New paths, old roads: how conservationists are restoring traditional migratory routes

In the 19th-century, European powers defined borders across Africa, with little thought for the communities and wildlife that called the landscape home. Today, conservationists are forging new paths through old wildlife corridors.
Written by Melanie du Toit
01 July 2021

The African continent’s rich resources and wondrous landscape has seen mankind in contest time and again over the last three centuries. Countless wars have been fought over borders and what lay within them, as settlements became colonies and colonies became countries, resulting in the nations that we see today on a map of Africa.

A guide on a walking safari in the Okavango Delta, part of the Kavango Zambezi TFCA. Source | Melanie van Zyl

And while these man-made boundaries have been carved out to confine inhabitants to a space called a country, little thought was given to the wildlife populations who now, unbeknownst to them, were given a nationality.

The problem with man-made borders

As modern-day conservationists have spent more time studying Africa’s wildlife and forming in-depth understandings of their habits and habitats, it became obvious that the continent’s man-made borders were interfering with natural and ancient migratory routes.

These pilgrimages had been undertaken for thousands of years as different animals sought new grazing paths and followed the rhythm of the earth and all her seasons.

Liuwa Plains forms part of the Liuwa Plains-Mussuma TFCA – home to the second-largest wildebeest migration on the continent.

And so, the idea came about to form transfrontier parks and conservation areas (TFCAs), places that looked beyond national identity and focused instead on natural identity.

Transfrontier parks not only restore traditional migratory paths and wildlife corridors but also foster better relations between neighbouring countries while sharing the wealth and benefits that come with wildlife tourism.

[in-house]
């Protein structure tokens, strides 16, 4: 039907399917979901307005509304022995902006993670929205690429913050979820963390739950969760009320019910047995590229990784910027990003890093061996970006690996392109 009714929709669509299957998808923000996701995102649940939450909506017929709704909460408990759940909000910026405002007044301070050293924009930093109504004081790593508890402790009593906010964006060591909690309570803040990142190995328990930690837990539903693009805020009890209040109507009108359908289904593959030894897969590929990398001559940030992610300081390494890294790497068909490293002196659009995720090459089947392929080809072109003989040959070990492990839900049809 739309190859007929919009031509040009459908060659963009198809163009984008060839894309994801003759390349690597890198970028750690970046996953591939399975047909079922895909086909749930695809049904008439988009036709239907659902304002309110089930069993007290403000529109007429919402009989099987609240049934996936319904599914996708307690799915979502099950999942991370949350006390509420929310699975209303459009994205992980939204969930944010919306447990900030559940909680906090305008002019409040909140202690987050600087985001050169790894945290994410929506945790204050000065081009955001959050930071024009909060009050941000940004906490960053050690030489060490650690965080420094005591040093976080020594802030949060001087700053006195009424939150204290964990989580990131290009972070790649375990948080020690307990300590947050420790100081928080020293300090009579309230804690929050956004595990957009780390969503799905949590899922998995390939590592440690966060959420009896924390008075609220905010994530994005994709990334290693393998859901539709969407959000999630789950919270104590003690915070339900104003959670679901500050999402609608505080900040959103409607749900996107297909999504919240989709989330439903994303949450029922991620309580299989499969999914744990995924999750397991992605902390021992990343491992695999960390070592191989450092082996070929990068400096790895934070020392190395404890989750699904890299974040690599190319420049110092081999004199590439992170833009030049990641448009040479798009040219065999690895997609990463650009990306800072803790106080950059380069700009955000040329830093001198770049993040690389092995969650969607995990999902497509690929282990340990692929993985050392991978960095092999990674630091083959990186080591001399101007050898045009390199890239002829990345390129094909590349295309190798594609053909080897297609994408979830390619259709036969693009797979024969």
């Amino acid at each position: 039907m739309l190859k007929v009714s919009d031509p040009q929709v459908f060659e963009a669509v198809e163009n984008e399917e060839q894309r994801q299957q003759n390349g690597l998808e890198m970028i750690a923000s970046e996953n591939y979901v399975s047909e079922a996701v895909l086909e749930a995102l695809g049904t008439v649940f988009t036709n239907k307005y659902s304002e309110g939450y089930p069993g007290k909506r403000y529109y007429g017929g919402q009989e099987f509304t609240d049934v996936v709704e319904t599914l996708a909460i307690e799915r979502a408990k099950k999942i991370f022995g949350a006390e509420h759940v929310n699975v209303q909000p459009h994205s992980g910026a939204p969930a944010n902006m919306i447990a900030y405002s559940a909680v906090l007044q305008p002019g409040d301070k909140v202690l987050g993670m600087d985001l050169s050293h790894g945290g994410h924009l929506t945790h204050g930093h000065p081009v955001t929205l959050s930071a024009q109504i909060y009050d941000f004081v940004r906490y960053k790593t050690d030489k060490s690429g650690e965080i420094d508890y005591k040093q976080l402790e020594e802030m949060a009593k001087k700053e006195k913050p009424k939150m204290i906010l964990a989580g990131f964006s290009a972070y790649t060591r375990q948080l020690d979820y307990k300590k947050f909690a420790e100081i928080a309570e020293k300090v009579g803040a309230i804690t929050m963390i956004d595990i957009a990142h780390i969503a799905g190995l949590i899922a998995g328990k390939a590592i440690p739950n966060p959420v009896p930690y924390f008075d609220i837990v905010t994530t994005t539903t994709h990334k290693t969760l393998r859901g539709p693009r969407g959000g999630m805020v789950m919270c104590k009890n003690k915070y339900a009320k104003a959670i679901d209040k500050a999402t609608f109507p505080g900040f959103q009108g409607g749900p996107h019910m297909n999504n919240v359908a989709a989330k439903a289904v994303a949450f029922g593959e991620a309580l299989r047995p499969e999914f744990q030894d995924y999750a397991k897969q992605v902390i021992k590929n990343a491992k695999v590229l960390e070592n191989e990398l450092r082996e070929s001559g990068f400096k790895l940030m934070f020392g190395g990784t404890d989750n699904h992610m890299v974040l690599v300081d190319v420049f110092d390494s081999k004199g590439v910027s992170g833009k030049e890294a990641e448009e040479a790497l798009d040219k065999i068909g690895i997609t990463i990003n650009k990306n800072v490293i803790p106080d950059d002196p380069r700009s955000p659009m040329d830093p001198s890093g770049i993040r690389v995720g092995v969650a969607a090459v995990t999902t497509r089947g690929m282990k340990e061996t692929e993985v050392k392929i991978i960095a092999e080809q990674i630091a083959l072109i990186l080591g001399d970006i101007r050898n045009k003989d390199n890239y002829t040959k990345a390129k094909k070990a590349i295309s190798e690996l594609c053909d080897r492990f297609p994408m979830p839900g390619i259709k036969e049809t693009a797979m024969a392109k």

You might also like: Have you heard of Africa’s ‘other’ great wildebeest migration

The Serengeti Mara Ecosystem is likely the most well-known TFCA in Africa to date, but there are plenty more just like it that have been recently observed – such as Zambia’s Liuwa Plains, where the second-largest wildebeest migration on the continent takes place.

Frog on a reed in the Okavango Delta
TFCAs seek to restore the natural synchronicity of different habitats. Source | Melanie van Zyl

Finding balance in nature

In a world like ours, where population is on the rise and the demand for land fuels habitat loss, it has become more important than ever to protect existing conservation areas.

By the middle of the 21st century, the population in Africa is set to be double what it was in 2018, and so there is an urgent need to restore the synchronicity between mankind and the rest of the world. 

Zebra are just one species of ungulate that is known for its lengthy migrations. Source | Melanie van Zyl

The Peace Parks Foundation was founded on this vision, “to enable a balance between conservation and consumption – a harmony if you will – between man and nature”. Started in 1997 by Nelson Mandela, Dr. Anton Rupert, and HRH Prince Bernhard of the Netherlands, the Peace Parks Foundation encourages, facilitates, and helps manage existing transfrontier parks in southern Africa, while also aiding in the creation of emerging transfrontier parks, and pinpointing opportunities for further TFCAs across the continent. 

Victoria Falls also forms part of the Kavango Zambezi (KAVA) transfrontier conservation area. Source | Melanie van Zyl

This vision is driven by embracing and nurturing wild spaces, equipping people and helping them to restore and maintain natural ecosystems, while also empowering them to take in a sustainable and respectful manner.

Conservation coordination at its finest

One of Peace Parks’ first successes was the creation of the Great Limpopo TFCA that connects South Africa’s Kruger National Park, Mozambique’s Limpopo National Park, and Zimbabwe’s Gonarezhou National Park – along with vital corridors, concessions and farming areas in-between. 

The Kruger National Park, one of the continent’s most iconic attractions, also forms part of a TFCA: the Great Limpopo. Source | Melanie van Zyl

While TFCAs exist around the globe, the world’s largest one is found in Africa. Comprising an incredible 36 proclaimed areas spread across more than half a million square kilometres, the Kavango Zambezi Transfrontier Conservation Area protects two UNESCO World Heritage Sites (Victoria Falls and the Okavango Delta) while relying on the co-operation of five countries (Angola, Botswana, Namibia, Zambia and Zimbabwe).

Africa’s TFCAs harbour some of the continent’s most prolific and endangered wildlife and spaces. Ready to see TFCAs at work? Click below and we’ll show you how.

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South Africa Namibia Morocco Kenya Ethiopia Madagascar Rwanda Mozambique

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